Friday, November 6, 2015

Apple Fritters...along with a few tips for deep frying

There are several things that might come to mind when you hear the words "apple fritter."  I grew up on donut shop apple fritters—plate-sized masses of lumpy, yeast-raised, deep-fried, cinnamon-scented dough... dotted with chunks of apple and coated with a thick, sugary glaze.  I loved them then, but they are a bit much for me now.  At the other end of the spectrum from this fritter-as-donut concoction is the beignet-style fritter.  With these, the emphasis is on the apple.  Large wedges or rings of apple are dipped in a light batter...and then deep fried.  The batter is important...but it clearly isn't the star....  And as delicious as they can be...they aren't really what I want to eat when I'm in the mood for an apple fritter either. 

The kind of apple fritter that interests me rests somewhere in between these two styles....some might call it a traditional—maybe even home-style—fritter.  These fritters are quick and easy to make—being nothing more than a simple, sweet, muffin-like batter that's full of small cubes of apple and fried by the small spoonful.  If you are familiar with corn fritters...or zucchini will recognize this style of fritter.  These apple fritters—like their savory cousins—are loaded with the namesake ingredient.  At the same time, there is still enough of the sweet fried dough to give an admirable impersonation of a doughnut hole.  (In fact, if you choose to scoop the batter with a small ice cream scoop, these fritters are nearly indistinguishable from donut holes.)  They are, I think, the best of both worlds.

My apple fritter recipe is an adaptation of the one developed by America's Test Kitchen.  Their recipes are typically very reliable and I was attracted to their use of apple cider in the batter (instead of milk) to give added apple flavor.  In my version, I substituted sour cream for some of the cider.  I love the flavor and added tenderness that sour cream adds to cakes and muffins.  Furthermore, since "Old Fashioned" donuts (always made with sour cream as far as I'm aware) are probably my favorite donut, I wanted to add it to my fritters.

The only other major change I made is in the way I add the butter.  In the original recipe (and almost every other recipe I have ever seen), the butter is melted and added to the liquid ingredients.  In typical muffin-method fashion the liquid ingredients are then combined with the dry ingredients.  I chose to rub softened butter into the dry ingredients (as you would for biscuits or scones) instead.  I felt like this would aid in inhibiting gluten development (as it does for pâte brisée)—which would in turn help make for a more tender fritter.  In addition, it produces a firmer batter that is easier to scoop into the fryer.  I was very happy with the result...but I'm sure the fritters would be delicious if made with melted butter too.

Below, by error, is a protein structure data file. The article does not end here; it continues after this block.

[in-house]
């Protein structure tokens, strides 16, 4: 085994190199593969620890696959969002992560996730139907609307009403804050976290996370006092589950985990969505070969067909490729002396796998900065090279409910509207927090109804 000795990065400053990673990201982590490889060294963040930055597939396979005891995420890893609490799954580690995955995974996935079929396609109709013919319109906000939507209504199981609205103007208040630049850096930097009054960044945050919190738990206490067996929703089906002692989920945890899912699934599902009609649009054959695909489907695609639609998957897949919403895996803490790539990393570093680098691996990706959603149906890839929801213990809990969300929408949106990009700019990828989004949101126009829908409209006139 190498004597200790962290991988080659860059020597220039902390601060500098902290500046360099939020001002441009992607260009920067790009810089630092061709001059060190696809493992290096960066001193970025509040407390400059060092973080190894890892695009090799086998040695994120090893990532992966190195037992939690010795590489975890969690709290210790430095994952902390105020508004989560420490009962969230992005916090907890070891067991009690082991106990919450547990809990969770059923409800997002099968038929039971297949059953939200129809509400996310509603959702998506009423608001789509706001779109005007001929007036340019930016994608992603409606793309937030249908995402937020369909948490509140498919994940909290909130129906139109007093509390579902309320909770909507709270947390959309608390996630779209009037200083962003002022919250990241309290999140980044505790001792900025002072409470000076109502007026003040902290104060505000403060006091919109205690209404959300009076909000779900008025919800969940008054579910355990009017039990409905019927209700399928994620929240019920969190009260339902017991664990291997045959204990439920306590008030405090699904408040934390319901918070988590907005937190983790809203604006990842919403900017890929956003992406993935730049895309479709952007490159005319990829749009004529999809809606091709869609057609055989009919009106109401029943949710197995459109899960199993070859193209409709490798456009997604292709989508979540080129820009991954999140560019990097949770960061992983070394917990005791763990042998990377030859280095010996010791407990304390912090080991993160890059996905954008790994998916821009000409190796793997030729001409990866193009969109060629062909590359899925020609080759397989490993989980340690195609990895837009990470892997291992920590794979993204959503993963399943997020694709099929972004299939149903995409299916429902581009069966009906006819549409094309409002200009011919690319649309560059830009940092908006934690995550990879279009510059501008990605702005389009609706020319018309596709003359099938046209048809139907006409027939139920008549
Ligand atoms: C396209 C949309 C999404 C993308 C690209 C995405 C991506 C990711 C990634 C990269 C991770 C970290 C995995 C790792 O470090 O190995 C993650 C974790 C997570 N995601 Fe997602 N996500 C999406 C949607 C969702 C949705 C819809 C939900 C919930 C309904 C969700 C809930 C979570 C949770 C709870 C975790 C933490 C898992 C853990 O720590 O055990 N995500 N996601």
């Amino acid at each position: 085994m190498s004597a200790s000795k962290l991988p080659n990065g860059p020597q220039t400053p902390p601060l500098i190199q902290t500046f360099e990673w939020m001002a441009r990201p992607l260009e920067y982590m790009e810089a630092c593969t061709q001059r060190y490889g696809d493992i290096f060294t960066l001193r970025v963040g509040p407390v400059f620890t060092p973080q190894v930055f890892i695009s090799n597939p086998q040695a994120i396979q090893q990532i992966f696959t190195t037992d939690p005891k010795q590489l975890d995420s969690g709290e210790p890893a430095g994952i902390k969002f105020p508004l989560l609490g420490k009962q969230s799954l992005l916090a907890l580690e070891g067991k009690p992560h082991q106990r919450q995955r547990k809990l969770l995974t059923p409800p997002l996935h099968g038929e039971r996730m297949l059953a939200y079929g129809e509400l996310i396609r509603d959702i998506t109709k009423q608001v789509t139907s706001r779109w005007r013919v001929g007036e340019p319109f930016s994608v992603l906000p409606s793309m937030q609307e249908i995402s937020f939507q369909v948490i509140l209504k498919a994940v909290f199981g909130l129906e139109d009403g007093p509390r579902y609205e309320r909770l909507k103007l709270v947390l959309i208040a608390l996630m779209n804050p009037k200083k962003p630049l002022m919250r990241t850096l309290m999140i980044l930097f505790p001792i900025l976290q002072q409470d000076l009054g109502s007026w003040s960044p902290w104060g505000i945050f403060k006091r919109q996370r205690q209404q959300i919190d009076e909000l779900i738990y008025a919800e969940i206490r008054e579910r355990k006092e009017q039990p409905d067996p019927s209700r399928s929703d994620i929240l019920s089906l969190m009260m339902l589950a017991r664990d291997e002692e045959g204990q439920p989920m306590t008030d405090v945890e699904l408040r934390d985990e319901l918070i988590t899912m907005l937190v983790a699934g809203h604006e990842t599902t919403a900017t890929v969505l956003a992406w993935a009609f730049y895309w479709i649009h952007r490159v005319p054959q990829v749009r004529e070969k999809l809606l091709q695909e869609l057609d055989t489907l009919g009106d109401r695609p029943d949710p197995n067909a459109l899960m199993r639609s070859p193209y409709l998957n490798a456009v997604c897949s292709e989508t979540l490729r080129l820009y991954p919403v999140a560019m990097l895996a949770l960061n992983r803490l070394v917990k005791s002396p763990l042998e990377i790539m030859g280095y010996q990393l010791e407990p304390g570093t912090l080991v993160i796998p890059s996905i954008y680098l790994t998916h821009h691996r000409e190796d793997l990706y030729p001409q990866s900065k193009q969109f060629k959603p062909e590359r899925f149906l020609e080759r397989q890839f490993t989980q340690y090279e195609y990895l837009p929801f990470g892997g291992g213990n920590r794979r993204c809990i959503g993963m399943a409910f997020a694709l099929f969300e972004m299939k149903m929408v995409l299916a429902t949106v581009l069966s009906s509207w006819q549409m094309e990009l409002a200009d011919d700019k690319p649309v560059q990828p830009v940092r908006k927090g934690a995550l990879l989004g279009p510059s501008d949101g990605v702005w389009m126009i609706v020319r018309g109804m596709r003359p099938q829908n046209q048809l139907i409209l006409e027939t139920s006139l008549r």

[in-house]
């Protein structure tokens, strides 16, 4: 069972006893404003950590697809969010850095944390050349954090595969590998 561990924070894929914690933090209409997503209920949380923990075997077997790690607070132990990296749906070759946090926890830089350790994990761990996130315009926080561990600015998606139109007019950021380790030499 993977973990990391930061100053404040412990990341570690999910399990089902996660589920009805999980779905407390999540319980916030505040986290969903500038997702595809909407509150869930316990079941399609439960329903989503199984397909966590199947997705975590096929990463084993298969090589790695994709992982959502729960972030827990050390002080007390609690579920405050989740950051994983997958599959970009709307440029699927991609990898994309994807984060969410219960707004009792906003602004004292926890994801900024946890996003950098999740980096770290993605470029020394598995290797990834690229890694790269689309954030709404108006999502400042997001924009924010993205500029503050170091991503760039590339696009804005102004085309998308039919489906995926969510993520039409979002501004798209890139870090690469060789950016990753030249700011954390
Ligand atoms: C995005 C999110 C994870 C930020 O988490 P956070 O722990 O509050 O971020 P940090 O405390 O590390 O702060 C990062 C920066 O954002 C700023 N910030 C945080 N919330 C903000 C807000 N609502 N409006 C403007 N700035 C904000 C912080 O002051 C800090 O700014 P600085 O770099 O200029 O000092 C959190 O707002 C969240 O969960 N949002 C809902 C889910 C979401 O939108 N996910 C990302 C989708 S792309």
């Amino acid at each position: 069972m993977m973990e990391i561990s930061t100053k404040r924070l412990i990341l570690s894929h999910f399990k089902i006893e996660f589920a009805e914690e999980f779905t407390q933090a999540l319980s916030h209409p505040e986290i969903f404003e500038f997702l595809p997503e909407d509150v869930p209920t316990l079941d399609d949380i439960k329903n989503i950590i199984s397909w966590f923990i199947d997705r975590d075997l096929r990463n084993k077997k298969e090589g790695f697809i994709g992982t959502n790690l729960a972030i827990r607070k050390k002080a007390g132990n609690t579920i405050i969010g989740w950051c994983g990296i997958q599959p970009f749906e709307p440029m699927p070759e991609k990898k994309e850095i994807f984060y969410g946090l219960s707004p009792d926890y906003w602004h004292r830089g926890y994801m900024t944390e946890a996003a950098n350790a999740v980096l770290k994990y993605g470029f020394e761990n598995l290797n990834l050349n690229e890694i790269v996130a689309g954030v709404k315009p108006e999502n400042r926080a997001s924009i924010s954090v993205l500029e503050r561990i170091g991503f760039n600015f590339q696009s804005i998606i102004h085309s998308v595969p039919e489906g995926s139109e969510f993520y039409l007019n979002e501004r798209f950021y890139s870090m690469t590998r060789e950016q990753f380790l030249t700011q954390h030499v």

I suppose that I should admit I'm not a huge fan of deep fat frying.  It tends to be a bit messy...and the house always smells of fried food for a few hours after (no matter how effective your exhaust system).  In addition to all this, deep frying uses a huge quantity of oil.  It has always seemed kind of wasteful to me.  But, there are some things that are worth it....and every so often—for a special occasion—I like to indulge.   

Since I have never posted anything deep fried before, today's post seems like a good place to discuss some basics.  You don't need any specialized equipment other than a candy/deep fry thermometer.  Any appropriately sized sturdy, heavy-bottomed pot or pan can be made into a deep fryer.  It needs to be at least 4 inches deep since you will need to be able to add oil to a depth of 1 1/2 to 2 inches and still have at least 2 inches between the surface of the oil and the rim of the pot.  If the pot is too full, the hot, bubbling oil might overflow...which could cause a fire.   While on the subject of oil: any neutral vegetable oil will work...safflower, canola, refined peanut, and sunflower oil are all good choices. 

Before heating the oil, make sure that you will be able to give the deep-fryer your undivided attention.  Small children and pets hanging around under your feet are a bad idea.  If your pot has a handle, make sure it is positioned away from you so that you won't accidentally bump it and slosh hot oil out of the pan.  Also, make sure you aren't wearing something with loose sleeves...or anything else that could fall into the oil...or snag the pot/pan in any way.  Finally, have everything that you will need ready to go:  whatever you are frying, a wire rack set over a rimmed tray lined with paper towels and a slotted spoon or mesh skimmer for scooping your fried food out of the fryer.

When you are ready to fry, clip your thermometer firmly to the side of the pan and heat the oil over medium to medium-high heat.  For fritters, the oil should be in the range of 350° to 360°.  Hotter than that and the fritters will get too dark before they are cooked through...much lower than that and they will tend to absorb oil as they cook.  Whatever you are frying...and whatever the specified will need to keep an eye on the temperature and regulate the heat as you work in order to maintain that temperature.  Don't add too many items to the pan at a time as this will lower the temperature substantially.  Similarly, frying a batch that is too small will allow the temperature to increase dramatically.  (For the fritters in this post, a batch of about 5 or 6 is perfect for a pot that is about 8 inches in diameter.)